Just over a week ago, while en route to Paris on our way home to Israel, we stopped to take a brief look at the famous city of Orleans, one of France’s foremost historical sites, and associated indelibly with Joan of Arc, a.k.a. the Maid of Orleans.
Because of its location on one of the northern-most bends of the River Loire, the city was always an important trading port. After the city was destroyed by Julius Caesar, the Roman emperor Aurelian rebuilt it, naming it after himself, and this became ‘Orleans’ in the local dialect.
During the Hundred Years waged between France and England in the fifteenth century, a young peasant girl, Joan of Arc, born in north-eastern France to simple peasants, claimed to have heard a divine message telling her that she had been chosen save France and install the heir to the throne, the Dauphin Charles, to his rightful position at the head of the monarchy.
She managed to convince Charles that she was divinely inspired and protected and, with his support, led troops into battle against the English who were entrenched in Orleans. With her at their head, the French fighting force defeated the English and raised the siege of Orleans. She also managed to have Charles crowned king of France at Rheims in 1429. However, her enemies at court persuaded the king, now Charles VII, to abandon her, and she fell into the hands of the English enemy, who tried her as a witch, accusing her of heresy for having cut her hair short and donned men’s clothes.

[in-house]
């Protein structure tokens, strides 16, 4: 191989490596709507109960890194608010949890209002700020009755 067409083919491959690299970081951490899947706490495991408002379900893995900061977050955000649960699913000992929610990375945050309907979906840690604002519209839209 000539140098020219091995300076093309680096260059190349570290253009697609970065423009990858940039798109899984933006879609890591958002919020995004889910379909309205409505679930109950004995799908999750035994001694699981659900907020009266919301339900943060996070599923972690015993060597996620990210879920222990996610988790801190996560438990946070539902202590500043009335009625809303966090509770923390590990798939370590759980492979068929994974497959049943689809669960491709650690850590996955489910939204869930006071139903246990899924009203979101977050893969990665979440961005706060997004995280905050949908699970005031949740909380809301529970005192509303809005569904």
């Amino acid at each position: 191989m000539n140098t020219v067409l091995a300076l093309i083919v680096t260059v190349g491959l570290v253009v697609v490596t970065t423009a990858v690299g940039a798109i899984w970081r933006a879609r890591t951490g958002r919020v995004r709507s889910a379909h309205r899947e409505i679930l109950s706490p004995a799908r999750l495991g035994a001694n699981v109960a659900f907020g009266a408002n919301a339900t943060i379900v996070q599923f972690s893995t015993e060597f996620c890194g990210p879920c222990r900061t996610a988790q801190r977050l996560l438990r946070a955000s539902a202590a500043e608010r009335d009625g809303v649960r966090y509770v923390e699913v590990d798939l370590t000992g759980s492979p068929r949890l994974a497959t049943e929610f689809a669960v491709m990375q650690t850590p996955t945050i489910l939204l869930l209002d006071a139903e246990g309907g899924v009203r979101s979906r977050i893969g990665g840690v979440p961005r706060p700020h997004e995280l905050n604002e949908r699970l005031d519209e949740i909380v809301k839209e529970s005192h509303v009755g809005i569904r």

After being imprisoned for a year, she was burned at the stake, but her fame continued to grow and her memory to be revered, until in 1909 she was beatified in Notre Dame cathedral.
We visited the city’s Cathedral of the Holy Cross, so called because it purports to have pieces of the original cross given to it by Saint Helena, the mother of Emperor Constantine, the first emperor to accept Christianity. The imposing neo-gothic building has been built and rebuilt several times in the thousand-plus years of its existence, and among its most impressive features are the stained-glass windows depicting the life of Joan of Arc. The young volunteer guide who escorted us helped us to perceive the various scenes in the saint’s life, and their nineteenth-century artist has managed to provide a highly imaginative and graphic account of Joan’s tumultuous and extraordinary life.
The city is also home to one of Europe’s oldest universities, and hosted the religious reformer John Calvin in the sixteenth century. The English king, Henry VIII, made use of Calvin’s teachings in his struggle with the Pope in pursuit of a divorce. As a mark of his gratitude he donated money to the university.
The centrsl part of the town comprises spotless broad streets, its paving stones occasionally interspersed with copper plaques bearing the town’s emblem, which depicts Joan of Arc on horseback, flying a banner. Her own banner, which went everywhere with her, bore the words ‘Jesus, Maria,’ but the Latin words on the copper plaques are the name given to it by the Roman emperor: Aurelius Cenabum (City of Aurelius).